The Vietnam War was on. The Americans were fighting against Ho Chi Minh’s Regular Forces in North Vietnam and Viet Cong insurgents in South Vietnam. Ho Chi Minh was the ruler of Communist North Vietnam. South Vietnam was with Americans. There were various symbolic, come-and-go leaders in South Vietnam like Ngo Dinh Diem, Madam Nhu and udders I cannot remember. There was an oil boom and the South China Sea was full of American offshore rigs drilling for oil under the se. For the American soldiers serving in Vietnam as well as the American 0il riggers, Bangkok was the nearest peaceful place to spend their munny. I was in the right place at the right time. 

There was only one English newspaper in Bangkok at that time – The Bangkok Post. (It still exists). I used to read it. One day, in the classifieds section, I saw an advertisement: “Expense Sharing Crew Required. Contact Jim Taylor, on boat AXARA, Bangkok Sailing Club” 

In 1973 there were no mobile phones, no satellite navigation, no GPS / GPRS or any other mobile communication device. Landlines were not possible on boats. One had to physically get in touch. So I went to Bangkok Sailing Club. Jumping from boat to boat, I made it to the Axara. 

A short white man (much shorter than me) probably American, was squatting on the deck, cutting some wood with a Rambo knife. 

“Hi”, I said, “I saw your ad in the papers and wish to sail with you”. 

Without looking at me, he looked at the mast and said, “Climb up”. There were some ropes hanging from the mast. I grabbed them and climbed up to the top of the mast, about 15 feet above the deck. 

He watched me climb up, and when I reached the top, he said, “Jump”. 

“Jump on to the deck or into the water?” I asked. 

“OK, you’ll do” he said. I climbed down with the ropes. 

We got talking. “Who are you? Where are you going and what is your route?” I asked him. He told me that he was a GI (G.I.==General Issue==American soldier) in Vietnam who got shot in the leg, and so was “honorably discharged” from the US Army (physically unfit) with a pension. He said he was running a paint business in Bangkok. He said he met a rich Arab man in Bangkok who wanted a boat built with CHENGAi WooD. This Chengai tree grows only on Borneo island of Indonesia. So the rich Arab commissioned Jim Taylor to supervise the building of this boat in Balikpapan (Borneo) Indonesia. And then sail it (How else do you deliver a boat halfway across the world?) to Tangier (in Morocco – North Africa), ten or fifteen thousand miles away. He would have to sail south from Bangkok up to Singapore (more than 1000 miles). Then thru the Straits of Malacca (Melaka), across the Bay of Bengal, around the bottom of Ceylon (now Sri Lanka) in the Indian Ocean, then across the Arabian Sea, Gulf of Aden, then lengthwise across the Red Sea, (which parted for Moses in 1353 BC). Then cross the Suez Canal. Sail totally across the Mediterranean Sea from east to west, and moor the boat at Tangier, just south of Gibraltar and collect his munny from the rich Arab.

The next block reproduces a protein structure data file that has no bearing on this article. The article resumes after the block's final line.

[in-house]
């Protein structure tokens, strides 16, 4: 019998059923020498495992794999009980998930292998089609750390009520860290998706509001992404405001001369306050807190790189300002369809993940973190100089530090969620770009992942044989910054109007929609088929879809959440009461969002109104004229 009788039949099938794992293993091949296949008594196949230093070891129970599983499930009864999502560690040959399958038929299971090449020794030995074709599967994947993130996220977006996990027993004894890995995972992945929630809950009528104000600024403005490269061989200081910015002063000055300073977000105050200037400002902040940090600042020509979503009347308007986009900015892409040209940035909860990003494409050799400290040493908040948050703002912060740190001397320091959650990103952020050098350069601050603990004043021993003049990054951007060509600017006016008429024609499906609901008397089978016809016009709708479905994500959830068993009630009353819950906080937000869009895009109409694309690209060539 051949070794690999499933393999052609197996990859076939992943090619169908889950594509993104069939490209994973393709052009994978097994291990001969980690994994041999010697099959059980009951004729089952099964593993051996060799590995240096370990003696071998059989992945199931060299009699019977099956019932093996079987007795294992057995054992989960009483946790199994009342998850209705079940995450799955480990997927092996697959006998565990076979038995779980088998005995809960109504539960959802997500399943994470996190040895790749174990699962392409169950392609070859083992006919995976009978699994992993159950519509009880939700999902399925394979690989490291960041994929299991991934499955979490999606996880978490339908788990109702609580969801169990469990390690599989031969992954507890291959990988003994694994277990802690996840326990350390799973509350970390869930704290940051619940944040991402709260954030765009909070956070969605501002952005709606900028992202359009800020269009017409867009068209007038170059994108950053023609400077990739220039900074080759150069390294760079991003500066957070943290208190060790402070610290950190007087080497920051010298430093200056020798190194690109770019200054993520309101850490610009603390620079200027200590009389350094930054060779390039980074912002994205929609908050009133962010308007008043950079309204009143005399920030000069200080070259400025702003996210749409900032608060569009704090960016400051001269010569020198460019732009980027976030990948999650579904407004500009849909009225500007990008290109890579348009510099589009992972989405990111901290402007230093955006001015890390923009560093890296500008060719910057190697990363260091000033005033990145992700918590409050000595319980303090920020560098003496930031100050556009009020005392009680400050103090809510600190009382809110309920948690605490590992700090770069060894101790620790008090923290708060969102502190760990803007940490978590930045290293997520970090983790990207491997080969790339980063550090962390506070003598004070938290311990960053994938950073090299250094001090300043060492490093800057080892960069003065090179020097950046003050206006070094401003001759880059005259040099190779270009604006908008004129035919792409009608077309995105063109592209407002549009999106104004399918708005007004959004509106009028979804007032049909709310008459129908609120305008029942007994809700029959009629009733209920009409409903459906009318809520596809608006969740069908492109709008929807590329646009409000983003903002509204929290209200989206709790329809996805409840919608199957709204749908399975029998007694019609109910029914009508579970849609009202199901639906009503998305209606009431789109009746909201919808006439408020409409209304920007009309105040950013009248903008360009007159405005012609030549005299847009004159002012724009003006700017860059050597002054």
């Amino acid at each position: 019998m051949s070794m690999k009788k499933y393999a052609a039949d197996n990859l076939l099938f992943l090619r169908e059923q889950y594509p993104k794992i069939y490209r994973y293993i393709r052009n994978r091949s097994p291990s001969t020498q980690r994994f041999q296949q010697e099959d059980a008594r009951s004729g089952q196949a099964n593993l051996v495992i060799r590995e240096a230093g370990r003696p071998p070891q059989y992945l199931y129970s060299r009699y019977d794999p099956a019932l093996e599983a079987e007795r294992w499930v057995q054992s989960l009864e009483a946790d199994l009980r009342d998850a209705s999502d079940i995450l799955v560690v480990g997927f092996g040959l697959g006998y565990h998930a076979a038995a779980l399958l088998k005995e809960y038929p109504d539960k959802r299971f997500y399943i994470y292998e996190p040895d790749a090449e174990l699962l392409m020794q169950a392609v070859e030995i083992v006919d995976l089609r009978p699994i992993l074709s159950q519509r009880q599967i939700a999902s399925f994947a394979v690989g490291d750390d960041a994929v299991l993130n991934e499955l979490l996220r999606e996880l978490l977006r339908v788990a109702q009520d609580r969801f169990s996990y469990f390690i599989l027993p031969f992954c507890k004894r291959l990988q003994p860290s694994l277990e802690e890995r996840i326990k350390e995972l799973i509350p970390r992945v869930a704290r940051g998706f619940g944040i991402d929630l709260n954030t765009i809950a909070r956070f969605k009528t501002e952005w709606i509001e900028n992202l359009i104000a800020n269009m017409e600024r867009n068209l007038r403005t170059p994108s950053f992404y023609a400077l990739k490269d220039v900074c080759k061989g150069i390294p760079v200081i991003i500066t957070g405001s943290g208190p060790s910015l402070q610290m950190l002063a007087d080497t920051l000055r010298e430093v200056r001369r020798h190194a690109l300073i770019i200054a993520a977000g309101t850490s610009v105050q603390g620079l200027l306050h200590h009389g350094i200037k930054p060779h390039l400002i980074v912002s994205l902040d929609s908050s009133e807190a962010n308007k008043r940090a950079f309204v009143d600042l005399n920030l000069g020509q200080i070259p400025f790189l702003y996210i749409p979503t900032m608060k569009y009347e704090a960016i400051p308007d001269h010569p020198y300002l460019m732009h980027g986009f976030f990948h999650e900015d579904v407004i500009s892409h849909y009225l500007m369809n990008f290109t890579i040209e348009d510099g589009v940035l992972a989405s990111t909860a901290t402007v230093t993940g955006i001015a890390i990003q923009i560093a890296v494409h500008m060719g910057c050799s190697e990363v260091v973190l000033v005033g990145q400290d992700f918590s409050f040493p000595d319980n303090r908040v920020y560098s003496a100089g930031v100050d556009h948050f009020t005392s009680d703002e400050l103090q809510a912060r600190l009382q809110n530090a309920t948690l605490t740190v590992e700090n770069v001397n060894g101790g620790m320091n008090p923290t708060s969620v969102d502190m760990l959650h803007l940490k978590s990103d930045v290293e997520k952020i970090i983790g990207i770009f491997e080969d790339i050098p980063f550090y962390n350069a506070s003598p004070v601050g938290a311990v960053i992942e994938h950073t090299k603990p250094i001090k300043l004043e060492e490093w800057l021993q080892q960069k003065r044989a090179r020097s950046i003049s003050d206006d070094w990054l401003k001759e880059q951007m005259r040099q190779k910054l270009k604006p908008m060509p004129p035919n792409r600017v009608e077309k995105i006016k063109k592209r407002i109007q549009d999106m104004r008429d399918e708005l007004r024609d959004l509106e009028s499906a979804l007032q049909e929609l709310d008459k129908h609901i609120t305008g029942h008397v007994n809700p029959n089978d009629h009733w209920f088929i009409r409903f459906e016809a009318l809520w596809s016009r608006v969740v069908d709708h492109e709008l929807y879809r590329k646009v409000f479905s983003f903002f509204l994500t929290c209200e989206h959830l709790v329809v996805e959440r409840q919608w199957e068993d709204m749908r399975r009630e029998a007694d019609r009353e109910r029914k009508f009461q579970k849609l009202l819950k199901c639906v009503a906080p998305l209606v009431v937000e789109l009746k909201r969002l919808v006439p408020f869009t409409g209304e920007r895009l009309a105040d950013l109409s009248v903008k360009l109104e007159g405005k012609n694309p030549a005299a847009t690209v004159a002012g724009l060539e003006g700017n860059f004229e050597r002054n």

I told him I wanted to go east across the Pacific 0cean, to Tahiti and Pitcairn, but he was going west. He said, “I need a crew of four to sail this boat. You sail with me up to Singapore. Then sign off at Singapore and look for another boat headed east across the pacific. This sounded reasonable to a drifter like me. I said OK. He gave me a sheet of paper and a pencil, and said write down what I needed to buy for survival on the boat journey up to Singapore, a thousand miles away, which would take anything between a week to ten days. 

I wrote down what he said: Mostly canned food, vegetables, sardines, luncheon meat, baby-corn, etc. etc. He said to buy food for 12 days bcoz we would surely reach Singapore in less than 12 days. I said OK. I gave him the Express Hotel phone number (there were no mobile phones at that time) and left. We were on phone every day and his ad was running in the Bangkok Post every day. He informed that two girls had signed up. Both were White American Anglo Saxon. WASP, as they are called. W.A.S.P.==White Anglo Saxon Protestant. And he was ready to set sail in a week. I went to the boat after a week. Jim was there, so were two white females==Janice and Janet. Jim said we were to sail within three days. I had to wrap up my arrangement with the owner of Express Hotel. He wasn’t very happy that I was leaving bcoz my English speaking was adding customers to his BAR. But I had to go. 

Though the Express Hotel was not paying me any salary or munny, I was making guud munny in tips from the American Oil Riggers and GIs. So I bought all the canned stuff that Jim had made me write. And on the appointed day I quit Express Hotel and moved to the boat Axara. We were to set sail for Singapore the next day. We did. 

I had never sailed before. I knew nothing about sailing. Apparently even Janice and Janet knew nothing about sailing. Jim was a guud teacher. I learnt about sailing from Jim. Janice and Janet were also zero in sailing, and they also learnt. It wasn’t difficult. The weather was good. And if the winds held, we could make Singapore in less than a week. For four days the weather was excellent. We were making good speed and time, and were on schedule for Singapore. 

On the fourth night out from Bangkok, the storm hit us.